Part of the reason Micro Machines were such beloved toys was their Nintendo game. Developed by racing experts Codemasters, the game had the witty conceit that you were racing through human-sized environments in teeny little cars. Now, a quarter century later, Codies and the tiny little cars are back in Micro Machines World Series ($30, PS4, Xbox One, and PC), and this time with a focus on playing against friends.
The basic idea is the same. Players pick one of twelve vehicles, which mostly vary in how they look, and can race around one of the ten tracks, attack each other demolition derby style in Free-For-All, or rack up points in Elimination. Mario Kart is a very clear inspiration here, and you can either go splitscreen with up to four friends on the couch or even more online in the various modes. Your friends are important, because the game’s heavily built around multiplayer, with a relatively thin single-player mode that’s mostly there for you to master the mechanics.
That said, players will want to play it through against the AI, just to get the hang of the game. Codies decided to go retro, in the sense that the cars handle like bricks and the tracks are deliberately designed to send you hurtling off the track to an explosive death. To really get a hang of the races, players will need to judiciously hit the gas and be careful not to oversteer. The top-down perspective can also take a minute to master, and it might have been better if the game hadn’t locked the camera but let it shift to follow your racer. It doesn’t matter much when playing against friends, and the tricky handling and camera amps up the comedy, but it can also make things even more chaotic, somehow.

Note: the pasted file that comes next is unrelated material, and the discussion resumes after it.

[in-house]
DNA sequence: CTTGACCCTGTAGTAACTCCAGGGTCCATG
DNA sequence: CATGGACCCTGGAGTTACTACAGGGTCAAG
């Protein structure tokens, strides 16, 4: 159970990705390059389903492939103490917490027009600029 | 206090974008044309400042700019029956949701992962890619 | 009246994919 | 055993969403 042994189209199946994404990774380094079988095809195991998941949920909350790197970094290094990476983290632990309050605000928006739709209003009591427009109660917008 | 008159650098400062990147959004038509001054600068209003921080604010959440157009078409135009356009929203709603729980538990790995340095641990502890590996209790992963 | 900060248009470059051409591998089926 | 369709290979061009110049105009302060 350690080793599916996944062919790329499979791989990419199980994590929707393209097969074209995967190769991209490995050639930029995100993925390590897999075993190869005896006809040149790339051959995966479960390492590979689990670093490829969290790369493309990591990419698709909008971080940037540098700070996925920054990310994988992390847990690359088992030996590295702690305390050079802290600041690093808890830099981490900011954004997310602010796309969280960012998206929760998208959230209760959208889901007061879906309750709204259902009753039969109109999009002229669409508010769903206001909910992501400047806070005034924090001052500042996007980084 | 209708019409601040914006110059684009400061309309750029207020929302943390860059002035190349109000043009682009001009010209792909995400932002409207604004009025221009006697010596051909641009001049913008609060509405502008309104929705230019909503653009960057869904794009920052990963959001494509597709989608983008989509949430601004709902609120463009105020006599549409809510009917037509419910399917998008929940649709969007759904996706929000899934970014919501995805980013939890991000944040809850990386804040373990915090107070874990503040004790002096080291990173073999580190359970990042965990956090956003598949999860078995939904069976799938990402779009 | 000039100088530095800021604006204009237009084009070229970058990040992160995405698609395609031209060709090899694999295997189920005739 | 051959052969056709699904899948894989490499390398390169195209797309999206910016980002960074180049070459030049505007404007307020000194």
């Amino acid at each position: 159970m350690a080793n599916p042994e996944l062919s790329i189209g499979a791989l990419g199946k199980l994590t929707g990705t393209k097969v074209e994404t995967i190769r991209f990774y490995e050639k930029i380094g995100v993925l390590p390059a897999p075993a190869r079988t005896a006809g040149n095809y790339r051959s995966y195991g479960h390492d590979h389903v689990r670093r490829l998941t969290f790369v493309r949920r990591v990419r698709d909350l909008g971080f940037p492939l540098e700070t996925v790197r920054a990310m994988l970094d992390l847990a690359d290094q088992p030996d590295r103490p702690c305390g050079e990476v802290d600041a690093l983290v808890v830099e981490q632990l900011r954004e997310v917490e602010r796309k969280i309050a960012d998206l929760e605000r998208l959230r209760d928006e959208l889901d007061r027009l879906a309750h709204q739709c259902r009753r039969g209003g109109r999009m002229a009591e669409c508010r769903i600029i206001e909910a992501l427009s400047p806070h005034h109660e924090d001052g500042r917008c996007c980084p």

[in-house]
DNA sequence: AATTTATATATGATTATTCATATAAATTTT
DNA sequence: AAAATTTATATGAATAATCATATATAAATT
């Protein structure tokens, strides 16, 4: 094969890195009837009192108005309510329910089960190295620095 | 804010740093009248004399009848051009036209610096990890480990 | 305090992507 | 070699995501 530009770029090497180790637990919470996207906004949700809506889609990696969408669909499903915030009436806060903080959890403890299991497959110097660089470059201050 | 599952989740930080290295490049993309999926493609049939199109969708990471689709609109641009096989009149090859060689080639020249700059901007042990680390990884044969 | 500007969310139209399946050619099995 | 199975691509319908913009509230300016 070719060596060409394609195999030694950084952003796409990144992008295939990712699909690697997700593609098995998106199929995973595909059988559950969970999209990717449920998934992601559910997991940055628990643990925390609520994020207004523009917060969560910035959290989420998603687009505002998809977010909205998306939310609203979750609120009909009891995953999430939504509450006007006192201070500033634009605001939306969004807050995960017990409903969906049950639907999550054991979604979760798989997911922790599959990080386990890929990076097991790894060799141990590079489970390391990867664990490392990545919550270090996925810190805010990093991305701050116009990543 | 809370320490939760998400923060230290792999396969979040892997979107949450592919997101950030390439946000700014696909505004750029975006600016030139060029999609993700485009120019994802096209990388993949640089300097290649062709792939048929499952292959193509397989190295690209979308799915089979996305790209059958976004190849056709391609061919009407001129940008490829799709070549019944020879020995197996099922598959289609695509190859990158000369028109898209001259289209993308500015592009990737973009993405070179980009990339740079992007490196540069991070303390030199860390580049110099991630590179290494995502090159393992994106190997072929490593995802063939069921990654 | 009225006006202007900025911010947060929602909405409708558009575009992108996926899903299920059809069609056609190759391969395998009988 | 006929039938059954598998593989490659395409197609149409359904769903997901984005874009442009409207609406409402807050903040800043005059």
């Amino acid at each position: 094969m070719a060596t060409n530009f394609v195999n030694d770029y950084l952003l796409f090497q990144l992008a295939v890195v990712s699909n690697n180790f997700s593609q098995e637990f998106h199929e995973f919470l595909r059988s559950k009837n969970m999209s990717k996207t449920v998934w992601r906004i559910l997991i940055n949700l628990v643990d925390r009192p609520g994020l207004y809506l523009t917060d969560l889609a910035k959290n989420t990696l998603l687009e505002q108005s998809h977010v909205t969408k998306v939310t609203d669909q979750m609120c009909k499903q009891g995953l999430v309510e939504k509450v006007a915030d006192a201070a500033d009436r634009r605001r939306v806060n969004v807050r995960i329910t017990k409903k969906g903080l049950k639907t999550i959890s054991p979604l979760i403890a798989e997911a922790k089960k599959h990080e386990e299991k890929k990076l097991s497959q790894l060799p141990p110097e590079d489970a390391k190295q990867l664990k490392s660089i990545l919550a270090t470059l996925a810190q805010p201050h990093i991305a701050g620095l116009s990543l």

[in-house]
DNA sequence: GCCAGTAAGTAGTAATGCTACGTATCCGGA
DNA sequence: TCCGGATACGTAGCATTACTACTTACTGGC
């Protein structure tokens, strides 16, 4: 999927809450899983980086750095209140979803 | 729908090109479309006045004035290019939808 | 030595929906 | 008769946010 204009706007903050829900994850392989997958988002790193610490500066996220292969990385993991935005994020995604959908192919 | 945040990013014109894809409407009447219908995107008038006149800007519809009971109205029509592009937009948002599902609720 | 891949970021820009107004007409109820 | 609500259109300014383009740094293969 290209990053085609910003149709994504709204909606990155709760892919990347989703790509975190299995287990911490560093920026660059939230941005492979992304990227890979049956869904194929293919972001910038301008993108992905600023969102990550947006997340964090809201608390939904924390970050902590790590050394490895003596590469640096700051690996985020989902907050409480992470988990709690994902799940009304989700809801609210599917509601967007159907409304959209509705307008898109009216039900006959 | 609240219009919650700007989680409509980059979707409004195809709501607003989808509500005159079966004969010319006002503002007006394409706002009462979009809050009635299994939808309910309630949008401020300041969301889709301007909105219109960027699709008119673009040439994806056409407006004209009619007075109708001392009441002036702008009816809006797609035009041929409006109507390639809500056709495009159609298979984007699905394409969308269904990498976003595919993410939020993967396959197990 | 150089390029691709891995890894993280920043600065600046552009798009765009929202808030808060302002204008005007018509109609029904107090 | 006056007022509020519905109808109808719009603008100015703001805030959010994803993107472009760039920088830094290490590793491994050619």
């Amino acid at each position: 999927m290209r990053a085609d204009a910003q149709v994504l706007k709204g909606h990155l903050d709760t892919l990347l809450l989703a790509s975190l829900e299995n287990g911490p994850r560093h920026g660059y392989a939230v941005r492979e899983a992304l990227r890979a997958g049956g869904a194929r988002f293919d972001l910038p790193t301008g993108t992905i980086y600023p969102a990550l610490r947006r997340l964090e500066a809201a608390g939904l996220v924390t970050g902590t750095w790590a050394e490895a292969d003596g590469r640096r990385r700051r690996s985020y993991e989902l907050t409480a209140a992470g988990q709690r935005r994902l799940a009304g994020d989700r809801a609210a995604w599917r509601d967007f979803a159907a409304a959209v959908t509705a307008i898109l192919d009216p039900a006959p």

The tracks stand out for their sheer creativity. Racking a car into a toaster or, in what’s easily the most brilliant track, dodging the Hungry Hungry Hippos, is a lot of fun. That said, Hasbro pretty clearly sees this as a marketing opportunity, as Hasbro products are everywhere; your powerups are all Nerf weapons, for example, and full-size versions lie around the tracks. It’s not like you have to watch a Transformers ad to continue, but paired with the loot boxes you have to earn to change the look of your car, cosmetically, it does feel a bit like you’ve paid for an ad.
Still, once you get some friends in front of the TV or online, those concerns fall away. What’s important is that the game’s a lot of fun with some friends, and if you’re a multiplayer, or just want a great party game, Micro Machines World Series is perfect.